Venture Investment Crisis Inevitable

    shoeRecently, among venture capitalists, opinions about the imminent crisis of the investment business are gaining strength. Many of them share their thoughts on what is happening with the industry and its future. So Paul Martino (Paul Martino) believes that in the coming years, a crisis is inevitable and its results for many companies involved will be completely disappointing.

    Paul is the CEO and co-founder of Aggregate Knowledge . Previously CTO and founder of the Tribe Network , acquired by Cisco (one of the co-founders of Tribe was Mark Pincus of Zynga). He has held senior business development roles at Intertrust and SkyPilot.
    In 2011, when we opened Bullpen Capital , there were about 30 micro-venture funds and everyone knew them. Today, four years later, there are more than 220 of them and this number is growing.
    This situation is reminiscent of the bubble of the year 2000, when there were more than a thousand such funds, and now a little less than a hundred of them are still active. The rapidly growing number of venture capital funds is already a bell of the impending micro-venture crisis, which will be a shock for many small funds.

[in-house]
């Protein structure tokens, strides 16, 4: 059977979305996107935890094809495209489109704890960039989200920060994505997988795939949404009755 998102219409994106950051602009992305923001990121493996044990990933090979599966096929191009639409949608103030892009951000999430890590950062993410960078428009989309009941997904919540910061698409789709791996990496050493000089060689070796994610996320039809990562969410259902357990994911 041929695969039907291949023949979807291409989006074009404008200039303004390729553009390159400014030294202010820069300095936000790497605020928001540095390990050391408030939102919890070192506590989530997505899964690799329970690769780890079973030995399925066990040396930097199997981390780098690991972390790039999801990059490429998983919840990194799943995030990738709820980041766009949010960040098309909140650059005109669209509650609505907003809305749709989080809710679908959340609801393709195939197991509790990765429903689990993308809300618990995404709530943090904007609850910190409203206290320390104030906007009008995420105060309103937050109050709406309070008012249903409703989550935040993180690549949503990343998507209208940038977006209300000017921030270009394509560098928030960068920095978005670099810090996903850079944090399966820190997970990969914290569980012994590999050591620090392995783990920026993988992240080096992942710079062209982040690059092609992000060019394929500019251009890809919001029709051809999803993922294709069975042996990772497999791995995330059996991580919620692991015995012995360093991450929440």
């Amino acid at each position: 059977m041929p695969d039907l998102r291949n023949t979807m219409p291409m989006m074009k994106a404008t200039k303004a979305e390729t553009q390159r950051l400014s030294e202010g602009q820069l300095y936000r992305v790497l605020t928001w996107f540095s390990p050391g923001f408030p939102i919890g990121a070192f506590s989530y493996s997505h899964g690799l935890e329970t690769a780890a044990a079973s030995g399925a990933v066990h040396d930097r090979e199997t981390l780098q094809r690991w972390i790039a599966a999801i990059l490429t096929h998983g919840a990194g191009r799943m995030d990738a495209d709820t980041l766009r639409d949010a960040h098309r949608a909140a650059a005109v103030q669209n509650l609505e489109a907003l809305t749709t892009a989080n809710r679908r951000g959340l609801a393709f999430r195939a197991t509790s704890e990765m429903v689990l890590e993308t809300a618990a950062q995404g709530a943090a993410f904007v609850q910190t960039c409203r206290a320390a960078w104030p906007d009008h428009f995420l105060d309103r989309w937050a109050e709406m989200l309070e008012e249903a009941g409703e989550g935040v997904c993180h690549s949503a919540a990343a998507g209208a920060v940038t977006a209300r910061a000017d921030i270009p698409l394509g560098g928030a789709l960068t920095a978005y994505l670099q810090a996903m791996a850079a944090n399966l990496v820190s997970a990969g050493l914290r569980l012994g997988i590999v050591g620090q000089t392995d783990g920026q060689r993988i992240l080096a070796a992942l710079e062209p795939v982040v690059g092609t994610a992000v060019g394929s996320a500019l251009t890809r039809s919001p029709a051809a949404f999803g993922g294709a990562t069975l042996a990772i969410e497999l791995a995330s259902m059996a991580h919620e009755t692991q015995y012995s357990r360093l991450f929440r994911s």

How did we get into this again? Aggressive hunting for “unicorns” leads to venture “big money”, which can greatly dilute the capital of small funds in investments, which unequivocally estimates the prospects for many of them are predictably gloomy. Now the “boom” is still ongoing, and about a hundred more funds are expected to appear this year, and possibly another one next year. It is difficult to predict when it will all end, but the end will certainly be.

    As a result, many of these micro-venture funds that do not have in their portfolio the numerous “hits” necessary to survive will die a slow death. Different funds may have completely different problems: fund models may not allow you to seize a lot of property in invested companies; they may not have the right capital to get the right share; funds may face structural competition from larger funds.

    Today, the amount of money in the seed stage is potentially four times more than it was five years ago, which creates an amazing climate for founders, but this is worrisome among investors.

    The moment will come when only the delivered results will matter, and not the logos on the wall. When this happens, consolidation will begin, and only truly differentiated firms will survive. Despite this, many are confident that there will be another stage of this bubble and continue to work, but the smartest ones keep their finger on the pulse.

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